These days, the gods appear to be blessing Egypt’s floundering tourism sector that hinges largely on its ancient past as a cradle of mankind.
Virtually every week, it seems, new aspects of Egypt’s history are being unearthed. Literally.
The country’s antiquities ministry announced Saturday that at least 17 well-preserved mummies were found in a necropolis in the village of Tuna al-Gabal, about 135 miles south of the capital, Cairo. The discovery surprised many because the ancient burial site on the fringes of the western desert was mainly known as an area where thousands of mummified birds and animals had been discovered over the years.
“It’s the first human necropolis to be found here in Tuna al-Gabal,” Egypt’s antiquities minister Khaled al-Anani told reporters at the site.
Judging from their elaborate preservation, the mummies likely belonged to officials or priests, he added. Also found at the site were six limestone and clay sarcophagi, two clay coffins and a number of other artifacts, Anani said. The discoveries likely date back to the Greco-Roman period, which lasted for nearly six centuries after Alexander the Great conquered Egypt in 332 BC.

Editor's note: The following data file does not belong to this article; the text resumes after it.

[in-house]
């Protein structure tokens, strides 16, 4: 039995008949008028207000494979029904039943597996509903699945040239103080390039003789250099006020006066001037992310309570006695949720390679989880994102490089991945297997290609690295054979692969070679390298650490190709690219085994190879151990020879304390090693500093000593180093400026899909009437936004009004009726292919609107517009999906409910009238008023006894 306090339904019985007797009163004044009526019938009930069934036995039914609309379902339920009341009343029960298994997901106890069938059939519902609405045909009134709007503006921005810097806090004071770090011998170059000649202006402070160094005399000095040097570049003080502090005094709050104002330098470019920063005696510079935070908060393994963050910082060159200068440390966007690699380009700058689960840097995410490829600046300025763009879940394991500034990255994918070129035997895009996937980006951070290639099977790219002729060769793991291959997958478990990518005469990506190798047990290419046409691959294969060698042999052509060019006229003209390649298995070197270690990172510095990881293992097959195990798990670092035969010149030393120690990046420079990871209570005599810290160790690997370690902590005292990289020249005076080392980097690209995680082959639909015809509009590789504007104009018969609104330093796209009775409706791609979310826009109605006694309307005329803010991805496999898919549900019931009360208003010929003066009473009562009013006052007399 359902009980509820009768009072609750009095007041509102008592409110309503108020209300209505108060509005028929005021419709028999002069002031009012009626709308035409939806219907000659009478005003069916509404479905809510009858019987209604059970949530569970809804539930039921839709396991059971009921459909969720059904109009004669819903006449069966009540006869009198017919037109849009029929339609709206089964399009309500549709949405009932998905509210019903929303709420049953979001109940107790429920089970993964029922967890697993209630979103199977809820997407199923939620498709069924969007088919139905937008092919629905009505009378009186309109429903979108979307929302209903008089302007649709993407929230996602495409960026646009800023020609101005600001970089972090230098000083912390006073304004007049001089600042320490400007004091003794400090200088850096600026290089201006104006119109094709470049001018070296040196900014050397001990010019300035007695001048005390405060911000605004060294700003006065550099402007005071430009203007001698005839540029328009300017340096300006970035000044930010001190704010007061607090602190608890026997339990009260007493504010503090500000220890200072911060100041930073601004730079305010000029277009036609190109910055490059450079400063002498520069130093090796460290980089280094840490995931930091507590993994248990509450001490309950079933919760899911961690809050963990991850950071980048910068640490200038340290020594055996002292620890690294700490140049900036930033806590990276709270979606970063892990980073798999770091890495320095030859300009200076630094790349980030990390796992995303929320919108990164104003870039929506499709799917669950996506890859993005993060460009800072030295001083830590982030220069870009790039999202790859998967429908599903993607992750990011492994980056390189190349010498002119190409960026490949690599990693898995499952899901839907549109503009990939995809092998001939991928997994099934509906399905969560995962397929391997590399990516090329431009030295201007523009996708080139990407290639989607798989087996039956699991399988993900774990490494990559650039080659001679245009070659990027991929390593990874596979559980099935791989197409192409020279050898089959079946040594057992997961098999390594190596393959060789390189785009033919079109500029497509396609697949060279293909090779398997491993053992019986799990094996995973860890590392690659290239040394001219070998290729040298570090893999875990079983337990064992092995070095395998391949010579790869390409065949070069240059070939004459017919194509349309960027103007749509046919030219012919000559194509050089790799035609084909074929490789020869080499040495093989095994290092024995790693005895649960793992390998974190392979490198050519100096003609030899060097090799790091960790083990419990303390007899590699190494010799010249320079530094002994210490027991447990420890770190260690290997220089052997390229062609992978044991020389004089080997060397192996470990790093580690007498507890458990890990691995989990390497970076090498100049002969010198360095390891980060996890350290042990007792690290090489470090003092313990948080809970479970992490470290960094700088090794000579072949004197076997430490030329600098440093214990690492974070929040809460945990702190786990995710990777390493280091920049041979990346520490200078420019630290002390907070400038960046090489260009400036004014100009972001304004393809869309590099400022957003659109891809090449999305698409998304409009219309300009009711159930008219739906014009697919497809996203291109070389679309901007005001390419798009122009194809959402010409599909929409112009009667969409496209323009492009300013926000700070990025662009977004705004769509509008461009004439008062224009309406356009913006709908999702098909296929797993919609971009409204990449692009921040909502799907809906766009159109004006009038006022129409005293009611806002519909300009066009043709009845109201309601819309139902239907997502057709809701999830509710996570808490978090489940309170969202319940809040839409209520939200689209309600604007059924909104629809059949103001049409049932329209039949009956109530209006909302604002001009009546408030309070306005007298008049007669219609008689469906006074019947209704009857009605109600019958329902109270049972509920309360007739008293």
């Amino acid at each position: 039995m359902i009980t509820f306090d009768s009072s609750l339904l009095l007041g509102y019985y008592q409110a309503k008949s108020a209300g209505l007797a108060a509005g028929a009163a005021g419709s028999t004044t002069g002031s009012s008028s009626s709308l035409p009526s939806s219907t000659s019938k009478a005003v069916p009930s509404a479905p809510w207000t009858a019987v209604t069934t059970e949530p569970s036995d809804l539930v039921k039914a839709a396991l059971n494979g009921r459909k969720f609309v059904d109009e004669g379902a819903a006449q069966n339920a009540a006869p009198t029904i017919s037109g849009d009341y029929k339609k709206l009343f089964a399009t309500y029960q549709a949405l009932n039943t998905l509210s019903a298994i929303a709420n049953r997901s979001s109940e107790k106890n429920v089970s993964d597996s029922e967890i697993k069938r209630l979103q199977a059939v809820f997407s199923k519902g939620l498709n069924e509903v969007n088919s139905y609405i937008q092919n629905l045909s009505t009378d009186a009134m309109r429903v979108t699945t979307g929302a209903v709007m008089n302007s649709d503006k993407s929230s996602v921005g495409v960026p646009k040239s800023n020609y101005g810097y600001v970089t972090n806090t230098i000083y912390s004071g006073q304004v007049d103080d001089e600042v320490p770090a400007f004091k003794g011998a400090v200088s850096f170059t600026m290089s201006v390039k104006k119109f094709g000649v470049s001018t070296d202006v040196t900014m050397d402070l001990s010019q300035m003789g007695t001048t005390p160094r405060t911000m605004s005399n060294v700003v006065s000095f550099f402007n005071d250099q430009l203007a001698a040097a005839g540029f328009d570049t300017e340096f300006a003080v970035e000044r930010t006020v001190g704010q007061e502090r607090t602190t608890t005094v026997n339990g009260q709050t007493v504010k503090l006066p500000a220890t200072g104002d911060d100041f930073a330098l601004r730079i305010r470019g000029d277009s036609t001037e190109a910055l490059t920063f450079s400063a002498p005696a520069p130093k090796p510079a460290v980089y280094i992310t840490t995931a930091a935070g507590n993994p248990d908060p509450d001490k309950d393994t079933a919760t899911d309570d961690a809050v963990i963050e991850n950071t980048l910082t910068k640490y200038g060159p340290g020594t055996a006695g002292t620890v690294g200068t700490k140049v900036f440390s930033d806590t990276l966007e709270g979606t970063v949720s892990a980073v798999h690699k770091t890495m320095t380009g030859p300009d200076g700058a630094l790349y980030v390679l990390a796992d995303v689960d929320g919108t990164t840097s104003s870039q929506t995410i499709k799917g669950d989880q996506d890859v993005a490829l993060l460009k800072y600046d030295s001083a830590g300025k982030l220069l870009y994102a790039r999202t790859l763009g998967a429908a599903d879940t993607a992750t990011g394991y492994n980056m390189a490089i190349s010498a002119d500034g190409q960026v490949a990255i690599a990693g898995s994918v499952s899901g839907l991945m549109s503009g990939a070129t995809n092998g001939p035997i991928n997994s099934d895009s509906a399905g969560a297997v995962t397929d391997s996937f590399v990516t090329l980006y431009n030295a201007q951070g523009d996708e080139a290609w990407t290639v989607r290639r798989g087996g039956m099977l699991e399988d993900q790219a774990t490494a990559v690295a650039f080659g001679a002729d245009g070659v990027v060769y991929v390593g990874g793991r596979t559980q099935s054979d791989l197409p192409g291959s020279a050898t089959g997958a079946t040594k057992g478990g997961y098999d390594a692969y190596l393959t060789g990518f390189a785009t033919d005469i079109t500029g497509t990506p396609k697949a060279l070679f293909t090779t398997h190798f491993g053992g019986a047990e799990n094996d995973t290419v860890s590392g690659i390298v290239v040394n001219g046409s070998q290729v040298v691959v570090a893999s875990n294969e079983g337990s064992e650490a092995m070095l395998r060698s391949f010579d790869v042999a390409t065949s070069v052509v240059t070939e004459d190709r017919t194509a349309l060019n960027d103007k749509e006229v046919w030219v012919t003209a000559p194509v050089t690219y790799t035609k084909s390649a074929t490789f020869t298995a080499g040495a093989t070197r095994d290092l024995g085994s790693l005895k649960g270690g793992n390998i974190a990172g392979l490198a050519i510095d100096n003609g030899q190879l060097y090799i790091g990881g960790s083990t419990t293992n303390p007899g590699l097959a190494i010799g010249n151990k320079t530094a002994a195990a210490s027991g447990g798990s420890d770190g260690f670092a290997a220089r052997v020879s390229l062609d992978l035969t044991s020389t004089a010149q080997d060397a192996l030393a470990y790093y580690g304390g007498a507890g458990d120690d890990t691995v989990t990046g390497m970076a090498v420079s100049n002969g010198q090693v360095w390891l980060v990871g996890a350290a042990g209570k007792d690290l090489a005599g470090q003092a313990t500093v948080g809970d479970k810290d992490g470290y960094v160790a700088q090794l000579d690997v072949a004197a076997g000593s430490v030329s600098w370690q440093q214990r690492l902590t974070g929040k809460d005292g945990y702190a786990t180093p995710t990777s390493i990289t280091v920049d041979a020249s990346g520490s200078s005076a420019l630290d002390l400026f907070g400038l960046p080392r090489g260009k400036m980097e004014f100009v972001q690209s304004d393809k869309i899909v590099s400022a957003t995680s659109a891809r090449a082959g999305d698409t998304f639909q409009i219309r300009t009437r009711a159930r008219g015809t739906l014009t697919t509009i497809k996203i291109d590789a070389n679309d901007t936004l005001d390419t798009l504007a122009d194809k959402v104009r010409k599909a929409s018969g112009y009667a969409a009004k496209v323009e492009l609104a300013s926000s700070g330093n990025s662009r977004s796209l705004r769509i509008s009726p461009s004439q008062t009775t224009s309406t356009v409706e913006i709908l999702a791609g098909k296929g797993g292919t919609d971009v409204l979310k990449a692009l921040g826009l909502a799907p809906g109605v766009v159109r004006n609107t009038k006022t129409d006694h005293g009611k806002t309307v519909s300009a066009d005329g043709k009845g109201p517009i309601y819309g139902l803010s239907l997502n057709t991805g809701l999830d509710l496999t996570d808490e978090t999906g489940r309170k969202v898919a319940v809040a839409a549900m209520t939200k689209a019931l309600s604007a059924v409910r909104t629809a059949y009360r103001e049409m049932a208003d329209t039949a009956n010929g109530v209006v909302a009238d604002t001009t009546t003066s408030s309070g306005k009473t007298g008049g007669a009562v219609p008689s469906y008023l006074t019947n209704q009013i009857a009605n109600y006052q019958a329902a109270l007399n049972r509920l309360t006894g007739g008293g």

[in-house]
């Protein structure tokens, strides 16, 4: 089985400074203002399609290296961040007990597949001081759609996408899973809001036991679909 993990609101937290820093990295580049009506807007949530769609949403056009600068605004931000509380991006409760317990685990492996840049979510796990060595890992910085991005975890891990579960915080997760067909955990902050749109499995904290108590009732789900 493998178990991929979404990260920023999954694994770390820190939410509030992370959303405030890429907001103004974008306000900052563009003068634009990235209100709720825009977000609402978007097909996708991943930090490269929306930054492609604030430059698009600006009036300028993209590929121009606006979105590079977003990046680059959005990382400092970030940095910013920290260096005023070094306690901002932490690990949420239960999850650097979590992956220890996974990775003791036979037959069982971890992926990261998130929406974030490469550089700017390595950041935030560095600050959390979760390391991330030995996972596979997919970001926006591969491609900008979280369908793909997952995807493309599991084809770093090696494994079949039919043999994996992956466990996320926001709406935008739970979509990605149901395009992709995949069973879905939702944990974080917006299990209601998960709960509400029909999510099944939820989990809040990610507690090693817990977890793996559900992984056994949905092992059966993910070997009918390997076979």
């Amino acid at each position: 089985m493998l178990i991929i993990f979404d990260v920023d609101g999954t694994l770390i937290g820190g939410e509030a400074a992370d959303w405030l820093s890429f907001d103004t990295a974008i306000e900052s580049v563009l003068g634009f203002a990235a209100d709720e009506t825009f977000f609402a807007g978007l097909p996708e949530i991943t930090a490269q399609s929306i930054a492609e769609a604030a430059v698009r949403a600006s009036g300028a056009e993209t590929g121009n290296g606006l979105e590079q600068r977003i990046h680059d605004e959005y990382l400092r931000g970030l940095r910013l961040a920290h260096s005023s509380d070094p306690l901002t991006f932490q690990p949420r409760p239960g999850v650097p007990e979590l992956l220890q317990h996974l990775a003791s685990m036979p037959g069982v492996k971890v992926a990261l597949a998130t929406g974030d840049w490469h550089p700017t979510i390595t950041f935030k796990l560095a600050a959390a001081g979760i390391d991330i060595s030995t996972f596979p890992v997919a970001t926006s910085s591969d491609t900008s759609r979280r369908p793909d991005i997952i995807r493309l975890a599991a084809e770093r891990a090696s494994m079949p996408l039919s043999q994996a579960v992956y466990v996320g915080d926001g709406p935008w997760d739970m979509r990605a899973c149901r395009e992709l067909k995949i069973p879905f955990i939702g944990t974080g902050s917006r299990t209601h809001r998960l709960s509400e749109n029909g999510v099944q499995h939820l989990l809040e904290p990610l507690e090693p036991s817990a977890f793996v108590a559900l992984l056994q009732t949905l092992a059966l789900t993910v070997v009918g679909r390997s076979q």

The findings were the latest in a series of discoveries in recent months. Among the new treasures: a dozen cemeteries that date back around 3,500 years, the ancient tomb of a nobleman that could be more than 3,000 years old and a giant colossus believed to portray King Psammetichus I, who ruled in the sixth century BC.
SOURCE: Sudarsan Raghavan
The Washington Post